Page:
The best plan to solve the problem of standardized tests is instituting the MOST or Mastery Of Subject Tests, which are the end-of-year subject tests to be administered to each student before graduation, to determine his or her mastery of the area studied in high school. Because these tests would be administered and graded by individual school districts throughout the country and not from Washington, D.C., they will decentralize control of students’ learning away from government officials who know next to nothing about these students, and into the hands of content-area teachers who know their students best. These tests will also raise the standards and expectations of all students, who will choose the content areas they wish to be tested in, and focus on mastering those areas in high school. Thus, when they take the tests, they are motivated to show that they are the masters of one field instead of being jacks-of-all-trades. The standards of mastery will be higher when you have students improving year after year on a content area of their own choosing, rather than having their focus scattered on fields that they have no desire to pursue after graduation. These tests will save everyone both time and money, as shown in the next section, Benefits, and they lead to increased mastery of core subjects, as well as diminish dropout rates.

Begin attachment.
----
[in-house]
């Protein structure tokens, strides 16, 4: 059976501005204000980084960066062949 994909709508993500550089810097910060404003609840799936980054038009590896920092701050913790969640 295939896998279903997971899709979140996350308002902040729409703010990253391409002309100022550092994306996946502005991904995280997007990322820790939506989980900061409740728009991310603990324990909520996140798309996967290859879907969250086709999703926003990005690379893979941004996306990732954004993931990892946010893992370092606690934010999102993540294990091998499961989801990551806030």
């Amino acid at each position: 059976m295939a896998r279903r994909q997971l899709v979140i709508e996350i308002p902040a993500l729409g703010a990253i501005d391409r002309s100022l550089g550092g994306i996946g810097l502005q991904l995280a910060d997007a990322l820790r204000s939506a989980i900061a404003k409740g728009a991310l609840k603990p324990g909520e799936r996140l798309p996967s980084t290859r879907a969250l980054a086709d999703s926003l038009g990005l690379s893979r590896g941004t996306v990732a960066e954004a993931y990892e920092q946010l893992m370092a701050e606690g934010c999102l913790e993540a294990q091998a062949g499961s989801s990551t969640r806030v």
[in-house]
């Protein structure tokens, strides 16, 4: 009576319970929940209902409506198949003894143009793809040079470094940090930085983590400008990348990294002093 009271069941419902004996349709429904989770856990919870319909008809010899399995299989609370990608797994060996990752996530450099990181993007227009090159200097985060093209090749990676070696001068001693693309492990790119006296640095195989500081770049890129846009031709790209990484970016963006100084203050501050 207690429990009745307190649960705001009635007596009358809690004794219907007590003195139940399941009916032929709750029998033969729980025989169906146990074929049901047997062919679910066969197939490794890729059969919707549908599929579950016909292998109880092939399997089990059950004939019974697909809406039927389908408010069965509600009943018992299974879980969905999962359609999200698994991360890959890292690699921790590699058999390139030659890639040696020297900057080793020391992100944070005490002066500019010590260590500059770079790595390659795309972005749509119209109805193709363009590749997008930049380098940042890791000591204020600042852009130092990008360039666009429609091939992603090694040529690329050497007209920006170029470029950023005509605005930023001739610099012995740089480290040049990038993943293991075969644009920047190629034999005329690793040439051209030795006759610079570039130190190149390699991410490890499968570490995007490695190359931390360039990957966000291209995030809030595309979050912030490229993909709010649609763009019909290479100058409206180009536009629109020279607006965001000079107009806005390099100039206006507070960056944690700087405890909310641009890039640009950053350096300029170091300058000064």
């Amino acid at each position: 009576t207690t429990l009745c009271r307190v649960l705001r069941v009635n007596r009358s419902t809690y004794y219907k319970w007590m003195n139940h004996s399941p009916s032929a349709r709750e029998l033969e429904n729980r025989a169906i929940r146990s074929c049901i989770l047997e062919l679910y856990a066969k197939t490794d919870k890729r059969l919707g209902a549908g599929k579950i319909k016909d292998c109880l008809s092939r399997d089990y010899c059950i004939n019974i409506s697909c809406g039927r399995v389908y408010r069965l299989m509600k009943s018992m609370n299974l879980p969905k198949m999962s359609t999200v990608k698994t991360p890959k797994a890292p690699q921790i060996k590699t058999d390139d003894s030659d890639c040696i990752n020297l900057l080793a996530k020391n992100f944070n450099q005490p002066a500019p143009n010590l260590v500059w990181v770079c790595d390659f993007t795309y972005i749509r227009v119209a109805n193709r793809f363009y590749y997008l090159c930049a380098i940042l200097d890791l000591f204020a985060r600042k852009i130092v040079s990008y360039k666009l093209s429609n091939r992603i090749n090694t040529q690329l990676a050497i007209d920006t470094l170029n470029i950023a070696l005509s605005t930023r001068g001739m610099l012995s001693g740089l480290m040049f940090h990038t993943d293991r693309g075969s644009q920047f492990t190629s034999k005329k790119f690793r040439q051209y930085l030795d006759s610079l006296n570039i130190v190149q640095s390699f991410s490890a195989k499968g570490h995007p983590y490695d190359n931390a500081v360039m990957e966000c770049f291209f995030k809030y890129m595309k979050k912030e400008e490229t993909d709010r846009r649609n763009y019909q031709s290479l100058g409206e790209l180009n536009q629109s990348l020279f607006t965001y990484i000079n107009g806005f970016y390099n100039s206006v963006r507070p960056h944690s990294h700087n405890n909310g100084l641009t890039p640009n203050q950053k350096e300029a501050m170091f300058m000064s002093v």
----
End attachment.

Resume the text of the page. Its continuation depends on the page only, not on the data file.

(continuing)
These end-of-year subject tests are better than solutions that have been proposed, such as portfolios, since these tests would be objective determinants of learning rather than subject artifacts of courses. The portfolio may be an accurate representation of a student’s abilities, as well as his or her growth throughout high school, but it is far too subjective; mastery would be determined by the judge reading the portfolio, whose personal biases would be too difficult to control for in such an important test. Also, portfolios are too costly in terms of time and resources; the process of gathering and housing these documents would be too large a task for the last few months of a student’s final year. For consistent scoring of portfolios, one study determined that it would take 20 minutes to 1 hour to score one portfolio by one judge; this would be doubled if two judges were used (as cited in Dietz, 2010). If 40 minutes to 2 hours sounds like a lot, multiply that by the number of graduating seniors, and you get numbers too unrealistic to consider. Plus, the criteria used to judge each assessment would have to be aligned to the courses the student took in order to be seen as equal to a standardized test (as cited in Dietz, 2010), which would be problematic in terms of showing equal levels of rigor and substantive content. Of course, having no test whatsoever is not viable, because it does not prepare students for assessments that will be commonplace in college and the workplace. Having the current college entrance exams, the SAT or ACT, replace standardized tests for everyone is also not viable, because not everyone will pursue college; those who opt to enter the workforce immediately after graduation would not be well served by these tests.